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Lester Bowie (October 11, 1941 – November 8, 1999) was an American jazz trumpet player and composer. He was a member of the Association for the Advancement of Creative Musicians and co-founded the Art Ensemble of Chicago.
|Born||October 11, 1941|
Frederick, Maryland, U.S.
|Died||November 8, 1999 (aged 58)|
Brooklyn, New York
Born in the historic village of Bartonsville in Frederick County, Maryland, United States, Bowie grew up in St Louis, Missouri. At the age of five he started studying the trumpet with his father, a professional musician. He played with blues musicians such as Little Milton and Albert King, and rhythm and blues stars such as Solomon Burke, Joe Tex, and Rufus Thomas. In 1965, he became Fontella Bass's musical director and husband. He was a co-founder of Black Artists Group (BAG) in St Louis.
In 1966, he moved to Chicago, where he worked as a studio musician, and met Muhal Richard Abrams and Roscoe Mitchell and became a member of the AACM. In 1968, he founded the Art Ensemble of Chicago with Mitchell, Joseph Jarman, and Malachi Favors. He remained a member of this group for the rest of his life, and was also a member of Jack DeJohnette's New Directions quartet. He lived and worked in Jamaica and Nigeria, and played and recorded with Fela Kuti. Bowie's onstage appearance, in a white lab coat, with his goatee waxed into two points, was an important part of the Art Ensemble's stage show.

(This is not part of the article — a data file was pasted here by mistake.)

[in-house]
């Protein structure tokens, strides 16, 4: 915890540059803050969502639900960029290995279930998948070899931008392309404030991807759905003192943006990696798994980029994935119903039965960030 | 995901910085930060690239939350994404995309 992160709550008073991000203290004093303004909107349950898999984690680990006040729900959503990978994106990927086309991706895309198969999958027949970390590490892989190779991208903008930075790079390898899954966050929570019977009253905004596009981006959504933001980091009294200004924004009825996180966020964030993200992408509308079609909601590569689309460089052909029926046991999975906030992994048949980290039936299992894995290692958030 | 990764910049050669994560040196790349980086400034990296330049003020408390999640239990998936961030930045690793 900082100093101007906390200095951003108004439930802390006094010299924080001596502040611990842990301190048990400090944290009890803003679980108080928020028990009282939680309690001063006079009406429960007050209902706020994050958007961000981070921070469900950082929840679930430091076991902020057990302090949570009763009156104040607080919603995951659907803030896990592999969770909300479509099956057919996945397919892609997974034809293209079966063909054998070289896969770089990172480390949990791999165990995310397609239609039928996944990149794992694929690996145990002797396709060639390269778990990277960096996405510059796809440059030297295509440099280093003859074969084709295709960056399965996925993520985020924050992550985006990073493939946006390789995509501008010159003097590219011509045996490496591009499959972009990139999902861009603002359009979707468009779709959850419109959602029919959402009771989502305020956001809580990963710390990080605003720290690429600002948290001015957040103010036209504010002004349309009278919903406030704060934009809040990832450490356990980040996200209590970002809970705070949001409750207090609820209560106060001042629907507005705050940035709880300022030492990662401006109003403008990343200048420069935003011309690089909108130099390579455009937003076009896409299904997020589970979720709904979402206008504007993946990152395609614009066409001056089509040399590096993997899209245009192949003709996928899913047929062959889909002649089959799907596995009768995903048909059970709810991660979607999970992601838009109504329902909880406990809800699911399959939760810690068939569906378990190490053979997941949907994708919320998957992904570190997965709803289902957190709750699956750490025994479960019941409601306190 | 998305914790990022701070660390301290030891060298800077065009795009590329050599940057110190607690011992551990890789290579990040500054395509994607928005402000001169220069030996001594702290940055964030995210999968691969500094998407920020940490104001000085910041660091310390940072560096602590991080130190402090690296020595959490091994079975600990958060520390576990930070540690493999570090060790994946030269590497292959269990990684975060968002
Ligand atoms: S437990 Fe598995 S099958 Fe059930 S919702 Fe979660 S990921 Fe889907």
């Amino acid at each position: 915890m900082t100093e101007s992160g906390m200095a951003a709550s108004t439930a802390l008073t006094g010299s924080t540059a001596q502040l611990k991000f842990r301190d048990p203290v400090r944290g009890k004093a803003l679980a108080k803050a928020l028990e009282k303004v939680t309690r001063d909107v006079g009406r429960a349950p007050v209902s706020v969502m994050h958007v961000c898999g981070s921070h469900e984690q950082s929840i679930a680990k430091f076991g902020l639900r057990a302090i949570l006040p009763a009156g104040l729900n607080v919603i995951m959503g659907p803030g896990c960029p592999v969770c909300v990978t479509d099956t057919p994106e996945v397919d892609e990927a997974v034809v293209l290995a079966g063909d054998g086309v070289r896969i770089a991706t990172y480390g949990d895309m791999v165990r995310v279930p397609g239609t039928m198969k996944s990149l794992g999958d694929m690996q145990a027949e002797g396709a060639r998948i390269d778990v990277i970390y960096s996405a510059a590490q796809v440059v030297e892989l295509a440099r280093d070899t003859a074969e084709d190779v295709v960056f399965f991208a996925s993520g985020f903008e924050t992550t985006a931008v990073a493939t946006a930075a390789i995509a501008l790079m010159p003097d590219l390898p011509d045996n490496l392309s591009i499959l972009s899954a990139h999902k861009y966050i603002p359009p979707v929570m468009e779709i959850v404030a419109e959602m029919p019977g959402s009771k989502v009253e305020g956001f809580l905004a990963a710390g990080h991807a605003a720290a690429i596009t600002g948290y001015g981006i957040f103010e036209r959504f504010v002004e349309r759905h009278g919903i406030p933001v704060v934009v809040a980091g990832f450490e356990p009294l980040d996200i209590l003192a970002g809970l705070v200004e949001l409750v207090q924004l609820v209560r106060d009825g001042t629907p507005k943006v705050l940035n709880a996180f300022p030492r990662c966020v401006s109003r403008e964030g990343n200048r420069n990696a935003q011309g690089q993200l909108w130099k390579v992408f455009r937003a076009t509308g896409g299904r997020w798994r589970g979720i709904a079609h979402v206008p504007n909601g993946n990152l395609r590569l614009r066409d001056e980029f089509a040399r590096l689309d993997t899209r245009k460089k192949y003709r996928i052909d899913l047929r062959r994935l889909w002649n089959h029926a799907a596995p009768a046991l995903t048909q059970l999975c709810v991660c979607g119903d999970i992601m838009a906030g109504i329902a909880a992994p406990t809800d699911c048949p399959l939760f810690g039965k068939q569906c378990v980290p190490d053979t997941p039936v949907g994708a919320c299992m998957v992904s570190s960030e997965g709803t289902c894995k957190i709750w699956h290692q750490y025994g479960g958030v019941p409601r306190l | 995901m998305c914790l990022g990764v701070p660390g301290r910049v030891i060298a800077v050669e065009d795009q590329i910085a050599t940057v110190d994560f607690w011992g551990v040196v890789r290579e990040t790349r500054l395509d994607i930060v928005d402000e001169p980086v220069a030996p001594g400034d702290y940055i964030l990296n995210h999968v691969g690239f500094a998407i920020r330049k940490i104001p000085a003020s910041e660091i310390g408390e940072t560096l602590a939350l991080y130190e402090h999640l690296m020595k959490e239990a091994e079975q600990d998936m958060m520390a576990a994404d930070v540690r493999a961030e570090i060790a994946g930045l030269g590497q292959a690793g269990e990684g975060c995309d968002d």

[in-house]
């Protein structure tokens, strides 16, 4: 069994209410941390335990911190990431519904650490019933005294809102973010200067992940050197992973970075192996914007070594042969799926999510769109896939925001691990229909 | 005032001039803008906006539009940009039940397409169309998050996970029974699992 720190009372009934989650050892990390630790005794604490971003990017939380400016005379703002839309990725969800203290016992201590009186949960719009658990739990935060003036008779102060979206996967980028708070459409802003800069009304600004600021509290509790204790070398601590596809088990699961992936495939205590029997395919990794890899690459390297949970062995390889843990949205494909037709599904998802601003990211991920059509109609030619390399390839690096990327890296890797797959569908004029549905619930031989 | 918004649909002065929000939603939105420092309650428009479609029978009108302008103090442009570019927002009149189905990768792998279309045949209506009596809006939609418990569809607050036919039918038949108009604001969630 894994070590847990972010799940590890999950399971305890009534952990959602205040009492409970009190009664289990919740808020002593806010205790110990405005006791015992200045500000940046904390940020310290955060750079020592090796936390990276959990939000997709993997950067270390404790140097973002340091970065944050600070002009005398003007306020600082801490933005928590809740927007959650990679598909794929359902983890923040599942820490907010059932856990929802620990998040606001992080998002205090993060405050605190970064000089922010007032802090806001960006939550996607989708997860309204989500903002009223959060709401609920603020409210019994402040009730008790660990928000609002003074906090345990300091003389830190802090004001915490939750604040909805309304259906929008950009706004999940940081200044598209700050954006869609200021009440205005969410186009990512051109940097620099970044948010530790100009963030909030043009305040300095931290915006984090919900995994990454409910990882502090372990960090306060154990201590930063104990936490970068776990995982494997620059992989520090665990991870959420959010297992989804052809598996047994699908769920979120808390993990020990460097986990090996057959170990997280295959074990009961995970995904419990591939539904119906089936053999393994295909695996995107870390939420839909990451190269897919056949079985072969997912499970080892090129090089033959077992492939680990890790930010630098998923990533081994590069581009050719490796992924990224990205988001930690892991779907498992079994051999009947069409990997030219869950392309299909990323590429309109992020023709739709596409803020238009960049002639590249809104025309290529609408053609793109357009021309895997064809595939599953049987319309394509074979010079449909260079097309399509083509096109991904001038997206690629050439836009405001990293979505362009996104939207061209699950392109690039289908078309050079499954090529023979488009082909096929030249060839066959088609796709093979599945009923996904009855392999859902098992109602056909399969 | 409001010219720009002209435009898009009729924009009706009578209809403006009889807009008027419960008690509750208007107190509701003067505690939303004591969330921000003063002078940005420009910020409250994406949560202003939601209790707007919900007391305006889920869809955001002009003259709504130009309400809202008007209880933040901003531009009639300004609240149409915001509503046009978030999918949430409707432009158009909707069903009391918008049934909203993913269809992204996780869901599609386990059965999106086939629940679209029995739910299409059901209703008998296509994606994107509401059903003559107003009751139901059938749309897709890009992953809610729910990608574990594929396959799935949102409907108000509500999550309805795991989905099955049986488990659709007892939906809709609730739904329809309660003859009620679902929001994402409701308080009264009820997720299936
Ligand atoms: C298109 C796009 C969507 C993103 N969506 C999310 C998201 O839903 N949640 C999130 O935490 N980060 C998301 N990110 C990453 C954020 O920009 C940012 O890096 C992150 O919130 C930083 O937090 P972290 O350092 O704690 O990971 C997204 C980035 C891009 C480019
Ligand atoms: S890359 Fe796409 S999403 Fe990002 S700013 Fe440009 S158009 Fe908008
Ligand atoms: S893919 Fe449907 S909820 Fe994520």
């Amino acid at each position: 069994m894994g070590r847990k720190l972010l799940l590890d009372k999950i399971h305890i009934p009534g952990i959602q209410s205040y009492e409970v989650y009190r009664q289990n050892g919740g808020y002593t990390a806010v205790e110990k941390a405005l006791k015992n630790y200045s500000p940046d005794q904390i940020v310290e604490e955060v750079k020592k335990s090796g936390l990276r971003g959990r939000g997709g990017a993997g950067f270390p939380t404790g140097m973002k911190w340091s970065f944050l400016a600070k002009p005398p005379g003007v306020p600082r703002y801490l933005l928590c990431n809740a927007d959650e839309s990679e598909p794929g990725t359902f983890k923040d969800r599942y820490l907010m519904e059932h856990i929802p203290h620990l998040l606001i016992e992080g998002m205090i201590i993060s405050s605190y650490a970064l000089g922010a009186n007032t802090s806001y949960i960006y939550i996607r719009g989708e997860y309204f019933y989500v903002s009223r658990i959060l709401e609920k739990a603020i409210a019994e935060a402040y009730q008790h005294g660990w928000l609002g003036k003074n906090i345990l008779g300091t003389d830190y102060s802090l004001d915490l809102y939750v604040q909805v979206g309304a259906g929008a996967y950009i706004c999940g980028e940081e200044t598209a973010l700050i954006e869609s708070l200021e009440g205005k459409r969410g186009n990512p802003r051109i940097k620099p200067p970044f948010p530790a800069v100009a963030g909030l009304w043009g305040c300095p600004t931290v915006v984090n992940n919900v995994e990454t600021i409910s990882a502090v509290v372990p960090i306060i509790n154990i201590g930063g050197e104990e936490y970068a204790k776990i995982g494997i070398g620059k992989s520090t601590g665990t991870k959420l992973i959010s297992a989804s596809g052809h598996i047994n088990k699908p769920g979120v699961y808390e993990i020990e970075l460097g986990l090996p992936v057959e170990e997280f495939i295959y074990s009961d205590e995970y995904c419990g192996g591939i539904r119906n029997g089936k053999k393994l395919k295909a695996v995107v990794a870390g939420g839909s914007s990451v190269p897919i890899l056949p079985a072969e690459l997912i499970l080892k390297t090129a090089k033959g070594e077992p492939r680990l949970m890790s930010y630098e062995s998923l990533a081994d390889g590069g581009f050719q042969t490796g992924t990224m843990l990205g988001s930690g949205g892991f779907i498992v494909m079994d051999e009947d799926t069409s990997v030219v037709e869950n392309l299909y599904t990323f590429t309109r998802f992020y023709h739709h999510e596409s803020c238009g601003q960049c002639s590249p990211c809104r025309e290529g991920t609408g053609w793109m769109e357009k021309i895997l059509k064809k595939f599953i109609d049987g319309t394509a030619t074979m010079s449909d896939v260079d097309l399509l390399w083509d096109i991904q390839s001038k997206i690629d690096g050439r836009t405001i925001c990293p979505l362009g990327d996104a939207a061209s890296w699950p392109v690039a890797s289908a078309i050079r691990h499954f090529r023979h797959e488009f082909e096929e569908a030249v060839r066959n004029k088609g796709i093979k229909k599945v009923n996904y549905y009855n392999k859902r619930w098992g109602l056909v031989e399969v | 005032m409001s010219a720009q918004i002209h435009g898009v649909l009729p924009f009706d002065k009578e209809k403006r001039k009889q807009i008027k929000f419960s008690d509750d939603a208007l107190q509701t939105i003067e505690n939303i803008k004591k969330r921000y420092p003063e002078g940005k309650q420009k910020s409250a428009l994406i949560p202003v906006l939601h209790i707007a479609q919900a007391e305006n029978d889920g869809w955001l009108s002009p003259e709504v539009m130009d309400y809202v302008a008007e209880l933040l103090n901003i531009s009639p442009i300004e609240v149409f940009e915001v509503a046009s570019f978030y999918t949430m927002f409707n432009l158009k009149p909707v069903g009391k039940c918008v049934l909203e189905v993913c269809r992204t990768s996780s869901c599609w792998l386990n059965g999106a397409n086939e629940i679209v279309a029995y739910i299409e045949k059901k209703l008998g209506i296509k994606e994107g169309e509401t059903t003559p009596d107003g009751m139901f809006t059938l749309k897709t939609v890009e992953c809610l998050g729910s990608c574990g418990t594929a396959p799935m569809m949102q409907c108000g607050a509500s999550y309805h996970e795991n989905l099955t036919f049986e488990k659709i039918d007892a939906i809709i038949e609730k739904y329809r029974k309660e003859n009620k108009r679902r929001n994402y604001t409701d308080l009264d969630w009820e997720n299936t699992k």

In 1984, he formed Lester Bowie's Brass Fantasy, a brass nonet in which Bowie demonstrated jazz's links to other forms of popular music, a decidedly more populist approach than that of the Art Ensemble. With this group he recorded songs previously associated with Whitney Houston, Michael Jackson, and Marilyn Manson, along with other material. His New York Organ Ensemble featured James Carter and Amina Claudine Myers. In the mid 1980s he was also part of the jazz supergroup The Leaders. Featuring tenor saxophonist Chico Freeman, alto saxophonist Arthur Blythe, drummer Famoudou Don Moye, pianist Kirk Lightsey, and bassist Cecil McBee. At this time, he was also playing the opening theme music for The Cosby Show.